Mount Washington

Elevation 6,288 feet

Mount Washington is the highest point east of the Mississippi and north of the Carolinas. It was reportedly first seen from the ocean in 1524 by Giovanni da Verrazano from off the coast near today's Portsmouth, New Hampshire. The first recorded ascent of the mountain occurred in 1642, when colonist Darby Field climbed to its summit accompanied by Native American guides.

The summit today includes broadcast towers for television and radio stations, the weather station and scientific research facility of the Mount Washington Observatory, and the Mount Washington State Park. Routes to the summit include about a dozen major hiking trails, an Auto Road, and a Cog Railway; the latter two normally operate from May into October. Mount Washington is considered by some to be "The Home of the World's Worst Weather," due to its combination of cold temperatures, heavy snows, dense fog, frequent icing, and high winds. The highest wind gust ever recorded on the surface of the earth, 231 miles per hour, was clocked by Observatory staff on April 12, 1934.

Mount Washington's renowned geographical features include Tuckerman Ravine, favored by spring skiers, and Huntington Ravine, the haunt of winter ice climbers.

Mount Washington is the most visited of the Presidentials, thanks to its road and railroad which bring about 200,000 people to its summit each summer. An estimated 50,000 hikers also ascend the mountain each year. The mountain's harsh weather, steep slopes, and popularity have proven a deadly combination for dozens of individuals who have tragically perished here.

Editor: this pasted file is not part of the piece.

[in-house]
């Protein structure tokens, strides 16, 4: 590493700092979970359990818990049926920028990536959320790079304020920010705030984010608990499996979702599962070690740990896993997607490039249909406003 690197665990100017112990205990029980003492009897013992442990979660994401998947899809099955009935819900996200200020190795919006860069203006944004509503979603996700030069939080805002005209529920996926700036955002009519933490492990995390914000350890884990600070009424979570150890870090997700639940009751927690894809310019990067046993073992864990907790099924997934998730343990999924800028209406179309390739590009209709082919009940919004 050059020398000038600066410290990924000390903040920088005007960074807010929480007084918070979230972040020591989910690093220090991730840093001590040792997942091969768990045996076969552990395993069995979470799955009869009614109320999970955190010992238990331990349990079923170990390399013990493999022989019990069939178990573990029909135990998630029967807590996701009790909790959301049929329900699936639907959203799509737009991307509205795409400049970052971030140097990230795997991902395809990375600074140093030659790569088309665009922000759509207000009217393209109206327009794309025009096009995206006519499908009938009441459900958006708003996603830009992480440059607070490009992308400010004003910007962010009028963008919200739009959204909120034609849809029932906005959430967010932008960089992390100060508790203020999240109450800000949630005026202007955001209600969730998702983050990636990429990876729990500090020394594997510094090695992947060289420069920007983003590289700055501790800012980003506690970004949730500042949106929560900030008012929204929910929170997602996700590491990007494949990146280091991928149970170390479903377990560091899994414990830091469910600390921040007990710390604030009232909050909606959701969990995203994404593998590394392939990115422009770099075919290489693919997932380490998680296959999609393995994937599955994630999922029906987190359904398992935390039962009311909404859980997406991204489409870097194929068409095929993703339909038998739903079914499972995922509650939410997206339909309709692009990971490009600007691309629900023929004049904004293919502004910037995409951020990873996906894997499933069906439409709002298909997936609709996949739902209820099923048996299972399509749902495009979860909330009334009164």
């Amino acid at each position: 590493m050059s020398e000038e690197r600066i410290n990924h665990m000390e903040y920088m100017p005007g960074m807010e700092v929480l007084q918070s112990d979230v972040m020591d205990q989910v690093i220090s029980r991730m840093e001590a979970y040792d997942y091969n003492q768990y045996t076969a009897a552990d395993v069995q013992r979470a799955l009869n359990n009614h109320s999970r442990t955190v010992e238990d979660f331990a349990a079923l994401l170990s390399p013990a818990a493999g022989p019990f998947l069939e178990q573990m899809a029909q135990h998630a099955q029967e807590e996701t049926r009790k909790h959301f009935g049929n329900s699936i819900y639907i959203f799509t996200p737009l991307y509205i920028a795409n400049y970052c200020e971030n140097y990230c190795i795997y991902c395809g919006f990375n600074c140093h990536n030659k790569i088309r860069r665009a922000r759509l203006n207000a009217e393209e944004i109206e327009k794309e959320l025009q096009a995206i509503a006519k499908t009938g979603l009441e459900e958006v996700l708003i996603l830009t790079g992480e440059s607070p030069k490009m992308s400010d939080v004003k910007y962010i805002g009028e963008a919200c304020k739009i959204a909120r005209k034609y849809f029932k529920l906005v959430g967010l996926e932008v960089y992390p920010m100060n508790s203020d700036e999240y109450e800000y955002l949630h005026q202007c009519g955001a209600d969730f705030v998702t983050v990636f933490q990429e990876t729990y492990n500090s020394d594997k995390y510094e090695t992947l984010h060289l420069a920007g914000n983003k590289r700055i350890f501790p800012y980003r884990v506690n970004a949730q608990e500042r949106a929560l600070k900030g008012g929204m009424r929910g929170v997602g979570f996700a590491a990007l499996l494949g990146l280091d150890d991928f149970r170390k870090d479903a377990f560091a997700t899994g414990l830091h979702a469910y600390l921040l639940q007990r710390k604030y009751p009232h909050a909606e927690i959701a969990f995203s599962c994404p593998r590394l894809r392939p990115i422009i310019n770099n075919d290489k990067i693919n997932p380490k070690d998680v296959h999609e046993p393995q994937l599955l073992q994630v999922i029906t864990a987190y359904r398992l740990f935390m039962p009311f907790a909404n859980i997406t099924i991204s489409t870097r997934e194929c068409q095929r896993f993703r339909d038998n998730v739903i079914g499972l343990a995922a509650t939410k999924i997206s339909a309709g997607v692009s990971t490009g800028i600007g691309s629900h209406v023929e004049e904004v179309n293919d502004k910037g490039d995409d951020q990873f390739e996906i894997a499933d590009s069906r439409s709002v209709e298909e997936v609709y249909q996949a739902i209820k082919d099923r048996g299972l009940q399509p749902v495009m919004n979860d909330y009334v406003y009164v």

Mount Monroe

Elevation 5,385 feet

Mount Monroe photo; click to enlarge

Mount Monroe, the first peak southwest of Mount Washington, was named in honor of President James Monroe, the fifth President of the United States. Monroe, which would be a significant peak anywhere else in the Northeast, is dwarfed by its neighbor Washington. The summit of Monroe rises less than 400 feet above the small plain known as Bigelow Lawn. At Monroe's northern base lie the two Lakes of the Clouds, the highest bodies of water in New Hampshire. At the Lakes is the Appalachian Mountain Club's Lakes of the Clouds Hut, a hostel which can bunk as many as 90 visitors each night during its June to September season.

Mount Monroe's summit has a particularly fine view of the southern aspect of Mount Washington.

Mount Eisenhower

Elevation 4,761 feet

Mount Eisenhower, in the Southern Presidentials between Mount Monroe and Mount Pierce, was named in 1972 after the 34th President, Dwight D. Eisenhower. The effort was championed by Sherman Adams, former Governor of New Hampshire and Assistant to President Eisenhower. This mountain was formerly known as Mount Pleasant, or Pleasant Dome, a reference to the rounded appearance of its summit area. The most direct route to Mount Eisenhower is from the west, following the historic Edmands Path which leaves from the Mount Clinton Road.